Portsmouth

U.S. Senator Sheldon Whitehouse today joined with state officials and community partners along the shore of Gull Cove in Portsmouth to announce a new $200,000 federal grant for the Rhode Island Department of Environmental Management (RIDEM). 

In partnership with Save The Bay and The Nature Conservancy, RIDEM will use the funding to improve shoreline access and coastal resiliency at Gull Cove and Quonochontaug Pond Breachway in Charlestown.

“The resiliency projects at Gull Cove and Quonnie Pond Breachway will improve shoreline access for Rhode Islanders and strengthen coastal defenses against rising seas and storms,” said Whitehouse in a statement.  “I worked hard to create the National Coastal Resilience Fund so the Ocean State could rely on a dedicated stream of funding to prepare for and adapt to climate change.” 

The grant comes from the National Coastal Resilience Fund, which Whitehouse created to restore and strengthen the natural infrastructure that protects coastal communities, according to a press release from Senator Whitehouse’s office.  The bipartisan infrastructure law passed late last year included $492 million over five years for the National Coastal Resilience Fund, which is jointly administered by the National Fish and Wildlife Foundation and the National Oceanic and Atmospheric Administration.

Both Gull Cove and the Quonochontaug Pond Breachway have experienced increased flooding and erosion due to climate change, damaging parts of the coastline and complicating vehicle and pedestrian access.  RIDEM will use the funding to complete designs and permitting for nature-based improvements.  Plans include increasing native shoreline vegetation and restoring wetlands, as well as removing damaged infrastructure and reconfiguring vehicle access points. 

“With the sea level having risen almost a foot on Aquidneck Island since 1930, the resulting erosion along with increased coastal flooding and more frequent and intense storms have compromised access to important shoreline sites such as Gull Cove,” said RIDEM Director Terry Gray in a statement.  “But for Senator Whitehouse’s legislation creating the National Coastal Resilience Fund in 2018, DEM might not have a means to fund the repair and preservation of Gull Cove, which constituents flock to for recreational fishing, shellfishing, birdwatching, and boating.  DEM appreciates Senator Whitehouse’s foresight in establishing the National Coastal Resilience Fund and his going to bat to ensure that Rhode Islanders have safe access to the coastline that we all love so much.”

RIDEM previously won a $75,000 grant from the National Coastal Resilience Fund in 2019 to advance resiliency efforts on Quonochontaug Pond.  Other past recipients of National Coastal Resilience Fund grants include the Rhode Island Coastal Resources Management Council, and the University of Rhode Island and Friends of Green Hill Pond.

“It’s no secret that climate change impacts are already being seen and felt around Narragansett Bay.  Resilience projects, like the one taking place at Gull Cove, are critical to ensuring that our local habitats and ecosystems can remain healthy throughout these changes,” said Save The Bay executive director Jonathan Stone in a statement.  “We’re thrilled to celebrate this National Coastal Resilience Fund award and the next phase of this project, which will decrease erosion, manage stormwater runoff, and improve public access, and are grateful for the advocacy and support of Senator Whitehouse and his staff in making it possible.  Projects like these can only be achieved when many different groups and agencies come together to address the challenges that impact us all.”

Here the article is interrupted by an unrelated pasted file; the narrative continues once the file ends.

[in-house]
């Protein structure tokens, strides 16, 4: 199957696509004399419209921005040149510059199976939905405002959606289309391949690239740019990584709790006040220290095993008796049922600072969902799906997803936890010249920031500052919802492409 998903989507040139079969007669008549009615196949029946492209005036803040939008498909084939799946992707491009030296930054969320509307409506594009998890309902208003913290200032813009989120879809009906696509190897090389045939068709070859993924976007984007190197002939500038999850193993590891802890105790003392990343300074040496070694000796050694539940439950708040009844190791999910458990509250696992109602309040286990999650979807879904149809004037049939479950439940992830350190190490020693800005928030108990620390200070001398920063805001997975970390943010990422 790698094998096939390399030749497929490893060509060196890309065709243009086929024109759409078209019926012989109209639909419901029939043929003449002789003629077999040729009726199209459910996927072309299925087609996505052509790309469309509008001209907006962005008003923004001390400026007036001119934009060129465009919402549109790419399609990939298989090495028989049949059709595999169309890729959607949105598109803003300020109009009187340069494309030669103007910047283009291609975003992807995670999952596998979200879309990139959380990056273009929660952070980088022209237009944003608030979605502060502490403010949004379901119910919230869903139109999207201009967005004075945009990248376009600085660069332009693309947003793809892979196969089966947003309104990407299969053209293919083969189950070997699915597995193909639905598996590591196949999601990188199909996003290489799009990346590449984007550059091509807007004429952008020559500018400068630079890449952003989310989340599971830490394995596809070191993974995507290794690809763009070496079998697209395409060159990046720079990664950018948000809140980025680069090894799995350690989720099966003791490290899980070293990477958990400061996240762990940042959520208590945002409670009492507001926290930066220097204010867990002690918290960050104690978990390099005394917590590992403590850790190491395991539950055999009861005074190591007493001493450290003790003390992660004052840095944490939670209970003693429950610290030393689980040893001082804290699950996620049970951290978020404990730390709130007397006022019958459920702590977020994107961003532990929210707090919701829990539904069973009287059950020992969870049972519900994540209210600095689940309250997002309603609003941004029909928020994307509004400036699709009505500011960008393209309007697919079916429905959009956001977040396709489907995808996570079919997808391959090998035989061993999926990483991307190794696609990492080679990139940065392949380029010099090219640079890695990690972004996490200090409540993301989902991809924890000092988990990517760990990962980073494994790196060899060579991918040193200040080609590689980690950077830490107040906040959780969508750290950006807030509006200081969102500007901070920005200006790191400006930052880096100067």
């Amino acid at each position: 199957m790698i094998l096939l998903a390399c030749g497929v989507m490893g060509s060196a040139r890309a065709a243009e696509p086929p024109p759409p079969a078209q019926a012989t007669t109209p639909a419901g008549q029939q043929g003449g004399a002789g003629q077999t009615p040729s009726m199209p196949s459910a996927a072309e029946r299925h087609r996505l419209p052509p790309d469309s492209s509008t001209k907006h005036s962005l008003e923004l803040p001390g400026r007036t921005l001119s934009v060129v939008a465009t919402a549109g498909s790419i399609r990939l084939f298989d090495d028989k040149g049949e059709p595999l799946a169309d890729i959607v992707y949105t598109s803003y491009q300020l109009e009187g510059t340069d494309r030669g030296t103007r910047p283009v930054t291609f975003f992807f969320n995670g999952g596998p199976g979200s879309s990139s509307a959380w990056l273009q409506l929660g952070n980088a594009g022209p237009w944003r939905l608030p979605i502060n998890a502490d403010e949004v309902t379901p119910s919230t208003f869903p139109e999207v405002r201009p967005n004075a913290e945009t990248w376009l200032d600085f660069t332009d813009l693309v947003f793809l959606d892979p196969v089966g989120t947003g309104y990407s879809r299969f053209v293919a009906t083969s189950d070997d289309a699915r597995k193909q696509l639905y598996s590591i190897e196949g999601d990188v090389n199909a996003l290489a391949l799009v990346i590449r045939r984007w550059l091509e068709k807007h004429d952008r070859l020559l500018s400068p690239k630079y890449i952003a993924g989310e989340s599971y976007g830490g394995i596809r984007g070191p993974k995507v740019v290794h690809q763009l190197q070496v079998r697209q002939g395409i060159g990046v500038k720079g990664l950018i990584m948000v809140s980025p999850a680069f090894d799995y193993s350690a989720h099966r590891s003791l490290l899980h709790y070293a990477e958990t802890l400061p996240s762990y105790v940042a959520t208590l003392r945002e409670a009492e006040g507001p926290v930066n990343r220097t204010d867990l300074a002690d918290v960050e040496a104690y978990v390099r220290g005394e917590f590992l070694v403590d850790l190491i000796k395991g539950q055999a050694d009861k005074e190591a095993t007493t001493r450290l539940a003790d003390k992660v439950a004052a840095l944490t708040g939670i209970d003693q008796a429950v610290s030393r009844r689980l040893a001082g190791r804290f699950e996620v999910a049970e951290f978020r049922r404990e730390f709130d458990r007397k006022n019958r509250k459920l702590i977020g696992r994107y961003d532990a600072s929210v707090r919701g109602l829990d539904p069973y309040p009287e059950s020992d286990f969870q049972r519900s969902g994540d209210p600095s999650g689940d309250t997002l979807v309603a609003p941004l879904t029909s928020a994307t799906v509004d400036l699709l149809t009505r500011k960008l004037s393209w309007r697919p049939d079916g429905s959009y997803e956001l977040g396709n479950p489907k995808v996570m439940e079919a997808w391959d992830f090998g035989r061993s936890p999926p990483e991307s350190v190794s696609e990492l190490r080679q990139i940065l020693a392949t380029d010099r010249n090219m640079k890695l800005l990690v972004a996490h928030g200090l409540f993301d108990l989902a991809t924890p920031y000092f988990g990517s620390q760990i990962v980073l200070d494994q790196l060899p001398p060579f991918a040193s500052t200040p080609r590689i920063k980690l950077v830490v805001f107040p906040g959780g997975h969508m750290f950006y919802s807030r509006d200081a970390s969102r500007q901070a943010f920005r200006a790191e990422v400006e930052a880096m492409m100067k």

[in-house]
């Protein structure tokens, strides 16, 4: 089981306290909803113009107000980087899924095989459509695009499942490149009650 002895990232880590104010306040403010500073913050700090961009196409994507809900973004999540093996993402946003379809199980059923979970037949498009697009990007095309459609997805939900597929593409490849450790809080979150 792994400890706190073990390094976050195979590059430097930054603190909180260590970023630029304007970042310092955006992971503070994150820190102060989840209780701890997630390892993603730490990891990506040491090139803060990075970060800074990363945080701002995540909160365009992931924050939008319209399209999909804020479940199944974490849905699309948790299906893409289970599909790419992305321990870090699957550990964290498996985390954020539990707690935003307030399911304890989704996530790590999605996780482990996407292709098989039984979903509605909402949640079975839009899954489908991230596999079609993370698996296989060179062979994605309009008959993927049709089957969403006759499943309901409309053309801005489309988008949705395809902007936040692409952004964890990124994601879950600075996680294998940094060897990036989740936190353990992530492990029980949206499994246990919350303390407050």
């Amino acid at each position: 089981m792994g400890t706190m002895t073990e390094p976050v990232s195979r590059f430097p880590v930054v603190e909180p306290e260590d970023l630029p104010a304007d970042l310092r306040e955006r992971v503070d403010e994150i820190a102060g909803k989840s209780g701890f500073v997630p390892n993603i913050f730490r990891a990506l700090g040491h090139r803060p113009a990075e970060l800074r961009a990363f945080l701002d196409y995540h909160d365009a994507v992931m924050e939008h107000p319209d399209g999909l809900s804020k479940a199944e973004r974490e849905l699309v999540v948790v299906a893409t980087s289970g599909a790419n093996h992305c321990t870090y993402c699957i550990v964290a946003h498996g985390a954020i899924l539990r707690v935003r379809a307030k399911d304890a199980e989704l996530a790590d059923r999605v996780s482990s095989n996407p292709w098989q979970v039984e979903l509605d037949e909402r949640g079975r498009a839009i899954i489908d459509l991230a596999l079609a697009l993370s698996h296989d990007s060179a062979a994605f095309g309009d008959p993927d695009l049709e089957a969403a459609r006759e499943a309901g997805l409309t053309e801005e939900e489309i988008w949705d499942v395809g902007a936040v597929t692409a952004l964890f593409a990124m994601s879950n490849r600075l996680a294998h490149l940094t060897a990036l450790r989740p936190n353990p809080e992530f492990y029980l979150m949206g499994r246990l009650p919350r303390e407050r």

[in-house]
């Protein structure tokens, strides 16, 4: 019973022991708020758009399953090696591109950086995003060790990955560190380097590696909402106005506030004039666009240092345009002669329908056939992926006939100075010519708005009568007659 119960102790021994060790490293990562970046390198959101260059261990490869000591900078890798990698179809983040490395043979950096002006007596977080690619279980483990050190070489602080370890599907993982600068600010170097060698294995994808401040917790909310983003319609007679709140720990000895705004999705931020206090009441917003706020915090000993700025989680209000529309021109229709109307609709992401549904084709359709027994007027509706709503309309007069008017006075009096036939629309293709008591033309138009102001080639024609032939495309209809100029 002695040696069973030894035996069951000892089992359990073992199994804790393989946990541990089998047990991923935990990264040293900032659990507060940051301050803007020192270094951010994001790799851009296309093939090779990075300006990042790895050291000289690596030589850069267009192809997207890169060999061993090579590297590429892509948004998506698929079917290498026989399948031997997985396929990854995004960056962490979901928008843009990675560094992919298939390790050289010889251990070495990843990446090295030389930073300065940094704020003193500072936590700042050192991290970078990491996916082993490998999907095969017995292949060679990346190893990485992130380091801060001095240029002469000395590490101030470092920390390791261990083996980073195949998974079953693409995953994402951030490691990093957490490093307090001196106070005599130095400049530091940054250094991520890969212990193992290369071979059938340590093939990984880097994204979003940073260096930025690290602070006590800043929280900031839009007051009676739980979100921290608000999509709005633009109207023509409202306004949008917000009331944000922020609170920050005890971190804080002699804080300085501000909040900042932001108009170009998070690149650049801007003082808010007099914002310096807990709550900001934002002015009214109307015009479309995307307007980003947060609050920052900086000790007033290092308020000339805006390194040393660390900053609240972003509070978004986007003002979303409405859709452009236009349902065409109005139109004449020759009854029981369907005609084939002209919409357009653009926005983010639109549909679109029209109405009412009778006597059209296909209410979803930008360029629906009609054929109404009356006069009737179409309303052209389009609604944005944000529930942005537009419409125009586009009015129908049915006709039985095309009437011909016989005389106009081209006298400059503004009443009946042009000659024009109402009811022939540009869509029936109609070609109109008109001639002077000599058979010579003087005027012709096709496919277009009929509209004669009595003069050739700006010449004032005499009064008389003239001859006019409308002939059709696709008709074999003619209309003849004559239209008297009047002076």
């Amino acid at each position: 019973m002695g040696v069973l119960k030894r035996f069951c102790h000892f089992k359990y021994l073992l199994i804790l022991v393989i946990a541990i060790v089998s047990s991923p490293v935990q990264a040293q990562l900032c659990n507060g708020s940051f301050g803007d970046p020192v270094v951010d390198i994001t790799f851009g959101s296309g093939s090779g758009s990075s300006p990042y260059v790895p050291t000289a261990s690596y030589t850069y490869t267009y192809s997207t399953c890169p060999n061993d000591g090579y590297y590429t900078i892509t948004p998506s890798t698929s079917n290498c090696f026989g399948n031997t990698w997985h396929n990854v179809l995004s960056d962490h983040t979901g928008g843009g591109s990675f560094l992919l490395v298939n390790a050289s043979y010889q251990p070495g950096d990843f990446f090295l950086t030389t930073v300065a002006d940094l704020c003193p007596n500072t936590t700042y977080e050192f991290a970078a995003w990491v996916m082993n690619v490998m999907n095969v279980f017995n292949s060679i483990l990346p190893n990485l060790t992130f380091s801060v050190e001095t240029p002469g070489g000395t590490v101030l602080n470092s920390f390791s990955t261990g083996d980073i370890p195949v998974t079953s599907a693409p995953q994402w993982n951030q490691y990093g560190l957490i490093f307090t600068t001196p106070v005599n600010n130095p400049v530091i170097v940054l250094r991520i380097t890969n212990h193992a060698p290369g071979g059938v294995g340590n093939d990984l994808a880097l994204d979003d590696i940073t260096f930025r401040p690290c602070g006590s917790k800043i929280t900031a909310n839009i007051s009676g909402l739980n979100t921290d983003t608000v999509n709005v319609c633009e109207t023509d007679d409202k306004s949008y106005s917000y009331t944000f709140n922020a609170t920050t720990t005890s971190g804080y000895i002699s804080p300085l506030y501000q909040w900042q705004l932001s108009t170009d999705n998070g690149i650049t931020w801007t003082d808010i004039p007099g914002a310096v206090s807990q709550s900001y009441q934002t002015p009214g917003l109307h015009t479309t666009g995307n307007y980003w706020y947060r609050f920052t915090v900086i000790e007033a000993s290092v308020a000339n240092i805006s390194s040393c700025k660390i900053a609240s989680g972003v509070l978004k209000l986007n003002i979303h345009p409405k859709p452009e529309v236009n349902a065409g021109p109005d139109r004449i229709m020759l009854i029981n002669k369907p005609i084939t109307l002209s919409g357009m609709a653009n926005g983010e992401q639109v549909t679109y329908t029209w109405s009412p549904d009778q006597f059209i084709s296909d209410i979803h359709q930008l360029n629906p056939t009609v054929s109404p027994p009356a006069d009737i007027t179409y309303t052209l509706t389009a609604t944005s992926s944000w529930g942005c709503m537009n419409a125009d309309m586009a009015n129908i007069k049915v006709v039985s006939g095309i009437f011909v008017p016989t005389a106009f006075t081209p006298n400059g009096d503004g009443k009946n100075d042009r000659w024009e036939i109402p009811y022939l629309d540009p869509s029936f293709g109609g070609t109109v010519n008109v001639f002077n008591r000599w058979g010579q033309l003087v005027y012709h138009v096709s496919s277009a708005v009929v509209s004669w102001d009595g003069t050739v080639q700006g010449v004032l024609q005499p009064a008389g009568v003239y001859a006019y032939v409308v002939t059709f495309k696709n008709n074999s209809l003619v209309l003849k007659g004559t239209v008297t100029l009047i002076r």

“Rhode Island is a natural leader on climate resilience and these new projects illustrate that,” said John Torgan, Rhode Island State Director of The Nature Conservancy in a statement.  “We build scalable projects that use nature-based solutions to address coastal erosion and habitat loss in a way that is cost-effective and enhances public access to the tidal waters.”

Ryan Belmore is the Owner and Publisher of What'sUpNewp. 
Belmore has been involved with What’sUpNewp since shortly after its launch in 2012, proudly leading it to be named Best Local News Blog in Rhode Island by Rhode Island Monthly readers in 2018, 2019, and 2020 and an honorable mention in the Common Good Awards in 2021.

Born and raised in Rhode Island, Belmore graduated from Coventry High School and the Community College of Rhode Island. In addition to living in Newport for 10 years, he has lived in Portsmouth, Coventry, Providence, Smithfield, Burrillville, and East Greenwich.

Belmore currently serves as Vice President of the Board Of Directors for Fort Adams Trust and on the Board of Directors for Potter League For Animals. He previously served on the Board of Lucy's Hearth and the Arts & Cultural Alliance for Newport County.

Belmore and his wife, Jen, currently live in Alexandria, Virginia, a move they made in 2021. Read more about that here - https://whatsupnewp.com/2021/09/letter-from-the-publisher-some-personal-news/

Belmore visits Newport every couple of weeks to support the 12+ paid contributors What'sUpNewp has on the ground across Rhode Island, a place he called home for 39 years.

Belmore is a member of Local Independent Online News (LION) Publishers, Society of Professional Journalists, and the North American Snowsports Journalists Association.

In 2020, Belmore was named Member of the Year by LION and won the Arts & Cultural Alliance of Newport County's Dominque Award.
Belmore can be contacted at ryan@whatsupnewp.com and 401-662-1653.